Despite aggressive hematopoietic cell transplant (HCT) strategies, many patients with acute myeloid leukemia (AML) relapse. Our group has explored radioimmunotherapy (RIT) using anti-CD45 antibodies (Ab) labeled with β-emitting radionuclides such as 131I and 90Y as a means to augment cytotoxicity and reduce relapse. This approach has been limited by their low energy levels (0.66–2.3 MeV) and potential non-specific toxicities due to their relatively long path lengths (0.3–2.3 mm). Conversely, α-emitting agents display higher energy levels (8 MeV) delivered over a short path-length (∼60–80 μm) that can lead to superior therapeutic ratios of absorbed radiation doses that may reduce AML relapse. For this purpose 211At is an α-emitter with an attractive half-life (7.2 hours), energy profile (6.8 MeV averages of two alpha decays, 5.9 and 7.5 MeV) and path length (average range 55–70 μm). Therefore, we evaluated the efficacy and toxicity of anti-CD45 RIT using 211At in a clinically relevant CD45+disseminated murine leukemia model.
SJL/J mice were given 105 syngeneic SJL leukemic peripheral blood mononuclear cells (PBMCs) via tail vein, followed two days later by211At-labeled anti-murine CD45 Ab-decaborate(2-) conjugate (30F11-B10) or 211At-labeled negative control Ab-decaborate(2-) conjugate (rat IgG-B10) in tissue biodistribution studies. Groups of 5 mice were euthanized 6, 24 and 48 hours later and organs were harvested and analyzed in a gamma counter to yield percent of the injected dose per gram (% ID/g). To assess toxicities associated with this approach, SJL/J mice were treated with 12–24 μCi of 211At-30F11-B10 and then evaluated weekly thereafter for impact on blood counts, as well as changes in hepatic and renal function. In HCT therapeutic studies, groups of 10 leukemic mice per dose were injected with 12–24 μCi of 211At-30F11-B10 or 211At-rat Ab-B10, followed two days later by rescue with 15 × 106 syngeneic bone marrow (BM) cells.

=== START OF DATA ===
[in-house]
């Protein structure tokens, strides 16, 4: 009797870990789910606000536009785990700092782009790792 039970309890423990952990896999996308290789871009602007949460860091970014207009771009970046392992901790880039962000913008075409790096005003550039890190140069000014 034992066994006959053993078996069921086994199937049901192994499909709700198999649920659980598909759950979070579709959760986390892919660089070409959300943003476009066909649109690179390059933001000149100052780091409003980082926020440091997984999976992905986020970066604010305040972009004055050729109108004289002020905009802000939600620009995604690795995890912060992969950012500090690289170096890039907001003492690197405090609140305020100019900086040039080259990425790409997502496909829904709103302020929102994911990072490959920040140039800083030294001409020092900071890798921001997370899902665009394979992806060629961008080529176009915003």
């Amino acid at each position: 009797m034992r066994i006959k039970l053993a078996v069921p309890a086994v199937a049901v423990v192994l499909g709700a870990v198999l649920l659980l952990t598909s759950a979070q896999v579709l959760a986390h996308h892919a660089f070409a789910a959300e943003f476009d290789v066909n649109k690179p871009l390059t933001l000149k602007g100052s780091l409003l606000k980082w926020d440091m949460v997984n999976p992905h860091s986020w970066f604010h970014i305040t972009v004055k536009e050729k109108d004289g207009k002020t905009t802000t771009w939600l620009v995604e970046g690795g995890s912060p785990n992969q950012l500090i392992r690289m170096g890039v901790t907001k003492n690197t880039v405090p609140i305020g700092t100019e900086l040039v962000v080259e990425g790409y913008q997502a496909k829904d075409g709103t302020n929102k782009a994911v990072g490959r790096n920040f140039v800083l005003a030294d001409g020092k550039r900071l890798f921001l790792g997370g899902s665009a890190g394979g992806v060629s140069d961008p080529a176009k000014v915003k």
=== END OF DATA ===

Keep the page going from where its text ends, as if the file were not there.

Delivery of 211At-30F1-B10 demonstrated excellent localization to the BM and spleen at 24 hours (79 and 18% ID/g, respectively) post injection with lower kidney and lung uptake (8.4 and 8.3% ID/g, respectively) at the same time point. Anti-CD45 RIT using 211At-30F11-B10 followed by syngeneic HCT led to a dose-dependent survival benefit in leukemic mice with a median survival (OS) of 120, 98 days, and 62 days for animals treated with 24, 20, and 12 μCi 211At-30F11-B10, respectively, compared with untreated control mice (median OS of 36 days) and mice treated with non-specific 211At-labeled rat Ab-B10 (median OS of 46 days) (Figure). Moreover, anti-CD45 RIT with 211At-30F11-B10 led to minimal toxicity with mild dose dependent leukopenia as the most pronounced lab abnormality. White blood cell count nadir was between 2.5 and 4.2 k/μL two weeks after HCT for mice treated with 24 and 12 μCi 211At-30F11-B10, respectively. Counts recovered to normal levels (6–8 K/μL) 4 weeks after HCT. Mild increases in transaminase levels were seen in mice that received 211At-30F11-B10, yet these values remained within the normal ranges (ALT 68–75 IU/L; AST 155–170 IU/L). Renal function after 211At-30F11-B10 did not significantly deviate from baseline (BUN 15–17 mg/dL; Cr 0.3–0.4 mg/dL).
Taken together, these data suggest that anti-CD45 RIT using the α-emitting radionuclide 211At in conjunction with HCT is a promising therapeutic option for AML. Excellent targeting of radiation doses to BM and spleen was demonstrated with a favorable toxicity profile. Further investigation of anti-CD45 RIT for AML using 211At in clinical trials appears to be warranted.
No relevant conflicts of interest to declare.
Asterisk with author names denotes non-ASH members.